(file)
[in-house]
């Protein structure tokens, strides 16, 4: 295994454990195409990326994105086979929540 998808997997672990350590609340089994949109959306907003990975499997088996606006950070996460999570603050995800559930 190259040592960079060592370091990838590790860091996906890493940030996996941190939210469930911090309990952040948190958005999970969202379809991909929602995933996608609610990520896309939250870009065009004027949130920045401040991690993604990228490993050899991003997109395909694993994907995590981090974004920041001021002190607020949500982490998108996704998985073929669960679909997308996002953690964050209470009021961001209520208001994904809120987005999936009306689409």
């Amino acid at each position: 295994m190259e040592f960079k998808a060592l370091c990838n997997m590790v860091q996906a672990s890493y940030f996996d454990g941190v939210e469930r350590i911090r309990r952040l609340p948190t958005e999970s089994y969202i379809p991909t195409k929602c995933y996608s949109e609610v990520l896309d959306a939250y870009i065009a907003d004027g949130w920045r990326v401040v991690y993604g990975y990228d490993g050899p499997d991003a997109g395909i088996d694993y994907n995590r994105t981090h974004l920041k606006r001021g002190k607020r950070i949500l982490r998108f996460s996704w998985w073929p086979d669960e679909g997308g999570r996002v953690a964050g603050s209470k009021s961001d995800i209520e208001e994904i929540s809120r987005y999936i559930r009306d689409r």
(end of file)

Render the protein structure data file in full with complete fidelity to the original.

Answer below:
[in-house]
């Protein structure tokens, strides 16, 4: 295994454990195409990326994105086979929540 998808997997672990350590609340089994949109959306907003990975499997088996606006950070996460999570603050995800559930 190259040592960079060592370091990838590790860091996906890493940030996996941190939210469930911090309990952040948190958005999970969202379809991909929602995933996608609610990520896309939250870009065009004027949130920045401040991690993604990228490993050899991003997109395909694993994907995590981090974004920041001021002190607020949500982490998108996704998985073929669960679909997308996002953690964050209470009021961001209520208001994904809120987005999936009306689409």
């Amino acid at each position: 295994m190259e040592f960079k998808a060592l370091c990838n997997m590790v860091q996906a672990s890493y940030f996996d454990g941190v939210e469930r350590i911090r309990r952040l609340p948190t958005e999970s089994y969202i379809p991909t195409k929602c995933y996608s949109e609610v990520l896309d959306a939250y870009i065009a907003d004027g949130w920045r990326v401040v991690y993604g990975y990228d490993g050899p499997d991003a997109g395909i088996d694993y994907n995590r994105t981090h974004l920041k606006r001021g002190k607020r950070i949500l982490r998108f996460s996704w998985w073929p086979d669960e679909g997308g999570r996002v953690a964050g603050s209470k009021s961001d995800i209520e208001e994904i929540s809120r987005y999936i559930r009306d689409r």